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Car Break-ins on the Rise in Atlanta: How are Offenders Punished?

Atlanta has seen a 22% increase in thefts from autos and car break-ins so far this year. According to the Atlanta Journal-Constitution, the Atlanta Police Department is investigating about 200 cases of larceny from vehicles each week.

From January 1 to February 15, 2020, Atlanta police investigated over 1,400 cases of theft from vehicles. By contrast, there were about 1,150 thefts from autos during the same period in 2019. 

During a single night in January, nearly 80 car break-ins were reported at a luxury apartment complex in Southeast Atlanta. According to the Atlanta Journal-Constitution, police were asking residents to help identify the suspects who broke into multiple vehicles. Police released surveillance footage of three suspects. One of the victims told police that $5,000 in cash was stolen from his car during the incident.

In Georgia, a person is committing larceny by taking anything of value from another person with the intent to permanently deprive the owner. Larceny is also known as “theft by taking” and applies to cases in which offenders break into a car to steal items from inside it or any of the vehicle’s parts.

Penalties for Car Break-ins (Theft by Taking) in Georgia

Under Georgia’s criminal law, theft by taking is charged as either a misdemeanor or felony, depending on the value of the stolen property and other circumstances. Breaking into a car is always a felony in Georgia, regardless of the amount taken or damage done. In Georgia, the crime of entering an auto carries a potential sentence of up to five years in prison.

When larceny involved someone else’s personal property valued at $500 or less, the offender would face misdemeanor charges punishable by a maximum of $1,000 and no more than 12 months in jail.

If the offender’s punishment includes a jail sentence of six months or less, the judge has the discretion to allow the offender to serve a sentence through weekend confinement or during non-working hours.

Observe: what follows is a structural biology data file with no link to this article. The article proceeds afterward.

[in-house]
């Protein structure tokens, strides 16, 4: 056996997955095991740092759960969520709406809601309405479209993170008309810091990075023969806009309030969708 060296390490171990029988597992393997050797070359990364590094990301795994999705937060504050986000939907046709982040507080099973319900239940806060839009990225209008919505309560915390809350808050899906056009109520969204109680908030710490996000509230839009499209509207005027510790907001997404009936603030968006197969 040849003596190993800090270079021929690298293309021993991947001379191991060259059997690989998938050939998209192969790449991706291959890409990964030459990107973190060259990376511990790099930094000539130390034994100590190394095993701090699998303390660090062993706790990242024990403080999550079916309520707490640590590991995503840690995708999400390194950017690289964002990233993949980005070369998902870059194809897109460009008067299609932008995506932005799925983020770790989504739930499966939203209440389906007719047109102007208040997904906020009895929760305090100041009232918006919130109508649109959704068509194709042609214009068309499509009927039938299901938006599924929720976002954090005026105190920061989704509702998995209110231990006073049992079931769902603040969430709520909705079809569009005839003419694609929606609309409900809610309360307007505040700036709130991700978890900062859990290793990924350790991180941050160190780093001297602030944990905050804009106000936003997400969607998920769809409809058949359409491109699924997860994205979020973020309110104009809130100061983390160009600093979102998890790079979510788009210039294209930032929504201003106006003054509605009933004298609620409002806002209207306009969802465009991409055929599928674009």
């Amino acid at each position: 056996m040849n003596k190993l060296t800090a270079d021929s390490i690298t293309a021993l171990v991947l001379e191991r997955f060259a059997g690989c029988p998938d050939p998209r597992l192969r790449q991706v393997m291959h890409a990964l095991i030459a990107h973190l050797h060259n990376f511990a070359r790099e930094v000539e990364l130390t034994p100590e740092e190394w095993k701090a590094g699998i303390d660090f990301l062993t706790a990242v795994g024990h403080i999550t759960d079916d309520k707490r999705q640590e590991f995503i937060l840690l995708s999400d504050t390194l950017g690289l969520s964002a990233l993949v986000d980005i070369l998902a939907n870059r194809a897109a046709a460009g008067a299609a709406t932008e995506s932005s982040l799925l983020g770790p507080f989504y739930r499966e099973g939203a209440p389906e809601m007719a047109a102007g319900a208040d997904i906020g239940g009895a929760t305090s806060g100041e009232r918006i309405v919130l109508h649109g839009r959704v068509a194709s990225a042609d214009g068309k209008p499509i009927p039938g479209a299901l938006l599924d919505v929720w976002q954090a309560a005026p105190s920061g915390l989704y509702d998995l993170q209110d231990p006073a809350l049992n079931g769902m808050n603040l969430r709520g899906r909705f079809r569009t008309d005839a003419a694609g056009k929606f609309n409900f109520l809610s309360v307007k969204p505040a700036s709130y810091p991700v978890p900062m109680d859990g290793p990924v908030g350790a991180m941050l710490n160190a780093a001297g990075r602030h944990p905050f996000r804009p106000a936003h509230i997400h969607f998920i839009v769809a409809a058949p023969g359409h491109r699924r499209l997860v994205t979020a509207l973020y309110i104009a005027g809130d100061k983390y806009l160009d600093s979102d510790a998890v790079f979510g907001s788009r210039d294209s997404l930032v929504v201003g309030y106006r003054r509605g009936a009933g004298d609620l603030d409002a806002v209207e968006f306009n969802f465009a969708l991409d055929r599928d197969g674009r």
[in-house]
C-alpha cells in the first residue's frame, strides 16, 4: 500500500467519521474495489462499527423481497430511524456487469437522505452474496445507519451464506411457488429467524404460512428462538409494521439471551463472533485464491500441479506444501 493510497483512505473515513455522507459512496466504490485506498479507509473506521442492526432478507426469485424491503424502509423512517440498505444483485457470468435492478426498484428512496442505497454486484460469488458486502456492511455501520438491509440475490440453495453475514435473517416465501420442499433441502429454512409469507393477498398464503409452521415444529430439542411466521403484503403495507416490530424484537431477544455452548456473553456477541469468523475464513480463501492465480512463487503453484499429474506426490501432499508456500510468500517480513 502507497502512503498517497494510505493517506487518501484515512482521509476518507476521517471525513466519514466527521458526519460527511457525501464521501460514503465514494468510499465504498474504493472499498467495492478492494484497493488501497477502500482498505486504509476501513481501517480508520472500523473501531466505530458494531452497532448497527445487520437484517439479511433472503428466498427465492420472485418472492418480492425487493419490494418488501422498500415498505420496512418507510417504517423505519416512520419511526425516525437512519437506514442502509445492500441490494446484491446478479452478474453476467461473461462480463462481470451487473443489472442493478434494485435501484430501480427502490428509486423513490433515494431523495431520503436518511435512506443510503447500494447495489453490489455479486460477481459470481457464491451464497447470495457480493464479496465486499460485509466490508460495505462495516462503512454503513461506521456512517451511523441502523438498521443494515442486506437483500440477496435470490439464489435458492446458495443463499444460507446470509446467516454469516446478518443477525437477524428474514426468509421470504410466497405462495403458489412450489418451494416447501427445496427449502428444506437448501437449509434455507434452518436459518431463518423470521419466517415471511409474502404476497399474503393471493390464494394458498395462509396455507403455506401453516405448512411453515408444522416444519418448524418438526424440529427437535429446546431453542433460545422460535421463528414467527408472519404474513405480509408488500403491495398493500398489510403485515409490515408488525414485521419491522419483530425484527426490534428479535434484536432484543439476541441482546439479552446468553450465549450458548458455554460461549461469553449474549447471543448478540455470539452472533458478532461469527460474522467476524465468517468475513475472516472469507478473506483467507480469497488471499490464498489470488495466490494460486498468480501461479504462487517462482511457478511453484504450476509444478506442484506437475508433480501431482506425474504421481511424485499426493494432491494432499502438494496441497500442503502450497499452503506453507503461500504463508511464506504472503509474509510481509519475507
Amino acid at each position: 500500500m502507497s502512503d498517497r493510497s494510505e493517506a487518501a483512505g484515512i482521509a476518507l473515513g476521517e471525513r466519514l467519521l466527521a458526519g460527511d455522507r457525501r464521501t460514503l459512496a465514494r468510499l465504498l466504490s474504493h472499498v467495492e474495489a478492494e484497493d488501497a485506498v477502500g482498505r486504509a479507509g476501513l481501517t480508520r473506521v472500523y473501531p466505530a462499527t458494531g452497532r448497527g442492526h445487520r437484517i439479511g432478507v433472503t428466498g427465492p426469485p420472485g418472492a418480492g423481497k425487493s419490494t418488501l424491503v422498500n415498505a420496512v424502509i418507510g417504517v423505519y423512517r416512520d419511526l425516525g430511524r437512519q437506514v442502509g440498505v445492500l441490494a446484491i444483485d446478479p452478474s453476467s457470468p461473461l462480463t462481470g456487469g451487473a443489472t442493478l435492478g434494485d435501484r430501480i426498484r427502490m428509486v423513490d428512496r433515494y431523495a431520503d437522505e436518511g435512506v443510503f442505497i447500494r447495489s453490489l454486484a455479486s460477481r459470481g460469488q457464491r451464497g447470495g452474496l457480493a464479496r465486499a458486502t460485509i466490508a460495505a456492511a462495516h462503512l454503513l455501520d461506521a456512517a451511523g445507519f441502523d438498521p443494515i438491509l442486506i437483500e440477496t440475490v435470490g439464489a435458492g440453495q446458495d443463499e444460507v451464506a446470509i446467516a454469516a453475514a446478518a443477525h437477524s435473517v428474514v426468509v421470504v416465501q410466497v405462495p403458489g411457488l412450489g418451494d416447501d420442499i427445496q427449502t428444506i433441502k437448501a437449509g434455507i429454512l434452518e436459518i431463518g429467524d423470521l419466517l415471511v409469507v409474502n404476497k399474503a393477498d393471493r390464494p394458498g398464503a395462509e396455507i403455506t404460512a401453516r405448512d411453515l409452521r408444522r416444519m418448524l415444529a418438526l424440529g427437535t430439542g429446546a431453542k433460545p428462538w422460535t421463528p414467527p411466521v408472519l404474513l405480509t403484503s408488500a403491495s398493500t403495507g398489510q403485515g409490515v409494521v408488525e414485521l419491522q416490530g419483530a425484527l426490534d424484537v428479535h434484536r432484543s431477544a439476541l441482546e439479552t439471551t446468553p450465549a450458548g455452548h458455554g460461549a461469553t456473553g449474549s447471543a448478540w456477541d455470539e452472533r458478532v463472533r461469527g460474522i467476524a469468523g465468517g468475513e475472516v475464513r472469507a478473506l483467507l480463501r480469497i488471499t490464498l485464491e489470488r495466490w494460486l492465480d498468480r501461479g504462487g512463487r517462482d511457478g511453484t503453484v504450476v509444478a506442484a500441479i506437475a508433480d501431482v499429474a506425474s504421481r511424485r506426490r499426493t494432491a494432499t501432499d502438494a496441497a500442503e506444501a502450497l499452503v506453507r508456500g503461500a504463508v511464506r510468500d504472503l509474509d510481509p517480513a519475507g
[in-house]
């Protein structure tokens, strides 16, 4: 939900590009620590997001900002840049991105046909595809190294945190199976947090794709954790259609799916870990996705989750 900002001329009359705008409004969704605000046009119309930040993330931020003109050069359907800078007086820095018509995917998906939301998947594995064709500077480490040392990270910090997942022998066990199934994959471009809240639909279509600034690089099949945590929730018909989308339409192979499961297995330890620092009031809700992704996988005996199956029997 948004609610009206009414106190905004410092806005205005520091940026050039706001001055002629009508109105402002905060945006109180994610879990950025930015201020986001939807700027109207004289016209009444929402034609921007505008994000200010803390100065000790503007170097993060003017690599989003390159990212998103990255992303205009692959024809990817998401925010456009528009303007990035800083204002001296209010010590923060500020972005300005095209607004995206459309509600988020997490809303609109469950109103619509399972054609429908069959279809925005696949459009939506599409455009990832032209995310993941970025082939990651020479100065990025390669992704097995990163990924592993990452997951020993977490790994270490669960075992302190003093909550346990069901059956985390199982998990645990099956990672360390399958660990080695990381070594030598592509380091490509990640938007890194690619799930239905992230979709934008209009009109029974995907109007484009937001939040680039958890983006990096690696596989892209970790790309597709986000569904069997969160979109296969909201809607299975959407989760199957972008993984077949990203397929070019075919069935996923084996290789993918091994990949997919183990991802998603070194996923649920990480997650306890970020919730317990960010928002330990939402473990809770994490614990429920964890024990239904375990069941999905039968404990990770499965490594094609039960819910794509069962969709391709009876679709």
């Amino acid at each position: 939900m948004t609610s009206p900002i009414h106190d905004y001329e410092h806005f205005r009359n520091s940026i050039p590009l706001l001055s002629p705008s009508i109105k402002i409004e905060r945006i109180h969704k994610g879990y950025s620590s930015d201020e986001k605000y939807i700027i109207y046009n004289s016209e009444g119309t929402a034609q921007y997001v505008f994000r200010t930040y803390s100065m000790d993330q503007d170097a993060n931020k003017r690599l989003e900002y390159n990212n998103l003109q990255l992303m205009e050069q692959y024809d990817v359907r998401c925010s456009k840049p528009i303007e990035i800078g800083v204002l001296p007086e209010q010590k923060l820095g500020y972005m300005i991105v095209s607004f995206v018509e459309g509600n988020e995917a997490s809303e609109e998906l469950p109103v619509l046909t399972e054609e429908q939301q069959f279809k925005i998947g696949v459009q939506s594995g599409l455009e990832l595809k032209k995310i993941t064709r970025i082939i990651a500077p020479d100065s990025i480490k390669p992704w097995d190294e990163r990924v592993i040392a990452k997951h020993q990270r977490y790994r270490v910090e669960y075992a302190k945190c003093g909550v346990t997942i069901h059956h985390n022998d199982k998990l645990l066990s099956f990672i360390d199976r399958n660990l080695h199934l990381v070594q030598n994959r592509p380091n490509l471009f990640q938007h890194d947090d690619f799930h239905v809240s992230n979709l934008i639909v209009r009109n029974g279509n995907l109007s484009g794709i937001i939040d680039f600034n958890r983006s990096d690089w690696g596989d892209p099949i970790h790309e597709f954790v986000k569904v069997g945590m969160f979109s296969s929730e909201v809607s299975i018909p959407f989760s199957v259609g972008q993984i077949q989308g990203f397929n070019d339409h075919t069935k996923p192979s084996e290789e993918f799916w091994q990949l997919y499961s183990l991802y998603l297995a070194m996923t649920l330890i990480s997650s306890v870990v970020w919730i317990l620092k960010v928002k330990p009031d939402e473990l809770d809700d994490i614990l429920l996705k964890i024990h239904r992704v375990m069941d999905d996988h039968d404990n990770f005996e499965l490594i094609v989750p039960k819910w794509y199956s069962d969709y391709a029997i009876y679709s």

Theft that involved personal property valued at $500 or more is typically punished as a felony. However, the judge has the discretion to determine whether theft involving property worth over $500 should be charged as a misdemeanor or felony. In Georgia, felony charges may result in imprisonment for at least a year, but not more than 10 years.

Note: Theft of an automobile or a part of a motor vehicle valued at over $1,000 is an aggravating circumstance punished as a felony in Georgia.

Other Consequences of Theft by Taking in Georgia

In addition to fines and imprisonment, committing a theft crime is also associated with other consequences in Georgia. The person the offender stole from could bring a lawsuit to recover monetary damages, including:

  • The costs of bringing a civil action against the defendant;
  • Compensatory damage, including the value of the stolen personal property;
  • Losses incurred as a result of the theft; and
  • Liquidated exemplary damages amounting to $150 or twice the value of the loss (when the claim is no more than $5,000).

Contact our Atlanta theft crimes attorneys at Ghanayem & Rayasam, LLC, to conduct an investigation of your arrest and prepare a thorough and strong legal defense against your charge. Call (404) 561-0202 for a case evaluation.